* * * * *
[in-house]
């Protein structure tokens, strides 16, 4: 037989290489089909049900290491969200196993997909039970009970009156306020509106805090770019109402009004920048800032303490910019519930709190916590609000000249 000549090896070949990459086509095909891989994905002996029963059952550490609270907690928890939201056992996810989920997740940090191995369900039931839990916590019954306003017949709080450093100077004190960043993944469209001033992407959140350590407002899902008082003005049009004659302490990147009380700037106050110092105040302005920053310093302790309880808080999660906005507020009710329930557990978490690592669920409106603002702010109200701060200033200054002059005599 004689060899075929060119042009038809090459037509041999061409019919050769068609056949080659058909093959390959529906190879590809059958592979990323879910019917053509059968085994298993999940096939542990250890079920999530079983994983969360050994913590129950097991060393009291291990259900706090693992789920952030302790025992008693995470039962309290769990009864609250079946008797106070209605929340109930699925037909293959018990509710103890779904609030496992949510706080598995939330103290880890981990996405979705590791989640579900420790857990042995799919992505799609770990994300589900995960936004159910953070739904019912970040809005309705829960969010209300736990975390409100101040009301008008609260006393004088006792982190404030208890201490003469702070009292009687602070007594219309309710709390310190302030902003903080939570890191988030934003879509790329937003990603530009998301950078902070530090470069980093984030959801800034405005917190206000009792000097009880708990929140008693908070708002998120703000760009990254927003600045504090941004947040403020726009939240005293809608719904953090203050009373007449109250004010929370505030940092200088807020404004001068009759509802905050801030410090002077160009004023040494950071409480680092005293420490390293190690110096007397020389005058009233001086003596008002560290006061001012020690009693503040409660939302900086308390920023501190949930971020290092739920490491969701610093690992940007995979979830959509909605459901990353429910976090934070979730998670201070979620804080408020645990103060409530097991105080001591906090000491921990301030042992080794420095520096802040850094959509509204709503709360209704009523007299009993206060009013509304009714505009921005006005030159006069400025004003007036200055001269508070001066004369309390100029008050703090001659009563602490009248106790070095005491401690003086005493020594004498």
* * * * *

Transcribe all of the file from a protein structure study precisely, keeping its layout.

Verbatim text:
[in-house]
């Protein structure tokens, strides 16, 4: 037989290489089909049900290491969200196993997909039970009970009156306020509106805090770019109402009004920048800032303490910019519930709190916590609000000249 000549090896070949990459086509095909891989994905002996029963059952550490609270907690928890939201056992996810989920997740940090191995369900039931839990916590019954306003017949709080450093100077004190960043993944469209001033992407959140350590407002899902008082003005049009004659302490990147009380700037106050110092105040302005920053310093302790309880808080999660906005507020009710329930557990978490690592669920409106603002702010109200701060200033200054002059005599 004689060899075929060119042009038809090459037509041999061409019919050769068609056949080659058909093959390959529906190879590809059958592979990323879910019917053509059968085994298993999940096939542990250890079920999530079983994983969360050994913590129950097991060393009291291990259900706090693992789920952030302790025992008693995470039962309290769990009864609250079946008797106070209605929340109930699925037909293959018990509710103890779904609030496992949510706080598995939330103290880890981990996405979705590791989640579900420790857990042995799919992505799609770990994300589900995960936004159910953070739904019912970040809005309705829960969010209300736990975390409100101040009301008008609260006393004088006792982190404030208890201490003469702070009292009687602070007594219309309710709390310190302030902003903080939570890191988030934003879509790329937003990603530009998301950078902070530090470069980093984030959801800034405005917190206000009792000097009880708990929140008693908070708002998120703000760009990254927003600045504090941004947040403020726009939240005293809608719904953090203050009373007449109250004010929370505030940092200088807020404004001068009759509802905050801030410090002077160009004023040494950071409480680092005293420490390293190690110096007397020389005058009233001086003596008002560290006061001012020690009693503040409660939302900086308390920023501190949930971020290092739920490491969701610093690992940007995979979830959509909605459901990353429910976090934070979730998670201070979620804080408020645990103060409530097991105080001591906090000491921990301030042992080794420095520096802040850094959509509204709503709360209704009523007299009993206060009013509304009714505009921005006005030159006069400025004003007036200055001269508070001066004369309390100029008050703090001659009563602490009248106790070095005491401690003086005493020594004498």